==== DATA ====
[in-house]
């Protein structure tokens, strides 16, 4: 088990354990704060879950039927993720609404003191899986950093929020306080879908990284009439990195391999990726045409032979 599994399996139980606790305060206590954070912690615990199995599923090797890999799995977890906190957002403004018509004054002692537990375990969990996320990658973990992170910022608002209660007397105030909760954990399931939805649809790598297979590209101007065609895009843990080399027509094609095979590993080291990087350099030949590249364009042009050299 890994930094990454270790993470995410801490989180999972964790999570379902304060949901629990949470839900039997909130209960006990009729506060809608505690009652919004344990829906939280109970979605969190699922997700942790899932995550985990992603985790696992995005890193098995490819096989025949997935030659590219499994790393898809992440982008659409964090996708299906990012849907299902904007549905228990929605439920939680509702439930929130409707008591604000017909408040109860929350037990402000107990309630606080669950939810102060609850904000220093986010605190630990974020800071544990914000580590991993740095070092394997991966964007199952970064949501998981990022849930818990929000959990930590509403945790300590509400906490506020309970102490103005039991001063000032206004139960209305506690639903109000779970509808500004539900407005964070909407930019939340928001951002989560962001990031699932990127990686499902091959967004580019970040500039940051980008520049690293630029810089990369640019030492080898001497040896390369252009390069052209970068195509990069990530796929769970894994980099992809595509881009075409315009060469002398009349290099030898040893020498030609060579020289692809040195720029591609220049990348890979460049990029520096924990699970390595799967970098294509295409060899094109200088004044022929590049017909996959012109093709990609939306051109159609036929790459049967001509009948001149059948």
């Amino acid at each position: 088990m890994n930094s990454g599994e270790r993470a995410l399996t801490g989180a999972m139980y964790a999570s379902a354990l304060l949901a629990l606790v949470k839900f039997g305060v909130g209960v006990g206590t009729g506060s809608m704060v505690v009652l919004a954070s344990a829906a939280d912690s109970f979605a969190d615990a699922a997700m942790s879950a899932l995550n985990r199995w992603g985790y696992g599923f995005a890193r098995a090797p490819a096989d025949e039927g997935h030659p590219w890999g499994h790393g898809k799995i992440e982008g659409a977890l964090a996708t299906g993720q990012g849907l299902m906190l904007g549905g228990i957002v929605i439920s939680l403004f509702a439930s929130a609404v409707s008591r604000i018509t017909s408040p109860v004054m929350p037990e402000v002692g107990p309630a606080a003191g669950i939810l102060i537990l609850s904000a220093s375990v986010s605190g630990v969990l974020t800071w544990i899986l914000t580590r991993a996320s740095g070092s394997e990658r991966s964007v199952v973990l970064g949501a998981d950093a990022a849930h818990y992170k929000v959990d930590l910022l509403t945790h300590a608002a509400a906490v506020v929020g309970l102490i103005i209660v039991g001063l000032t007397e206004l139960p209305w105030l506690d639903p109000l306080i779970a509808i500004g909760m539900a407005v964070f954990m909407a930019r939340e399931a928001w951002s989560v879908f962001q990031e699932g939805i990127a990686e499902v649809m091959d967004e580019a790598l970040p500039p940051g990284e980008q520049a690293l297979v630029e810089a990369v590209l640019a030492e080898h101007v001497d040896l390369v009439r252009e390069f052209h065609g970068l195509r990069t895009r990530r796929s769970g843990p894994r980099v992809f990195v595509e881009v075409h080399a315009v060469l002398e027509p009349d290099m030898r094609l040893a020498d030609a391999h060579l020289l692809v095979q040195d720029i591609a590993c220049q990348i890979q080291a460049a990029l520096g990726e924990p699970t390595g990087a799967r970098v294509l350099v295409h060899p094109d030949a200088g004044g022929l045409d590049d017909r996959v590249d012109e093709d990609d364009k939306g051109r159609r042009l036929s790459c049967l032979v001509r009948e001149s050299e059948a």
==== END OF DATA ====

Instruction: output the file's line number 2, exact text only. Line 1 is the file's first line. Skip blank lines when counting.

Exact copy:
């Protein structure tokens, strides 16, 4: 088990354990704060879950039927993720609404003191899986950093929020306080879908990284009439990195391999990726045409032979 599994399996139980606790305060206590954070912690615990199995599923090797890999799995977890906190957002403004018509004054002692537990375990969990996320990658973990992170910022608002209660007397105030909760954990399931939805649809790598297979590209101007065609895009843990080399027509094609095979590993080291990087350099030949590249364009042009050299 890994930094990454270790993470995410801490989180999972964790999570379902304060949901629990949470839900039997909130209960006990009729506060809608505690009652919004344990829906939280109970979605969190699922997700942790899932995550985990992603985790696992995005890193098995490819096989025949997935030659590219499994790393898809992440982008659409964090996708299906990012849907299902904007549905228990929605439920939680509702439930929130409707008591604000017909408040109860929350037990402000107990309630606080669950939810102060609850904000220093986010605190630990974020800071544990914000580590991993740095070092394997991966964007199952970064949501998981990022849930818990929000959990930590509403945790300590509400906490506020309970102490103005039991001063000032206004139960209305506690639903109000779970509808500004539900407005964070909407930019939340928001951002989560962001990031699932990127990686499902091959967004580019970040500039940051980008520049690293630029810089990369640019030492080898001497040896390369252009390069052209970068195509990069990530796929769970894994980099992809595509881009075409315009060469002398009349290099030898040893020498030609060579020289692809040195720029591609220049990348890979460049990029520096924990699970390595799967970098294509295409060899094109200088004044022929590049017909996959012109093709990609939306051109159609036929790459049967001509009948001149059948």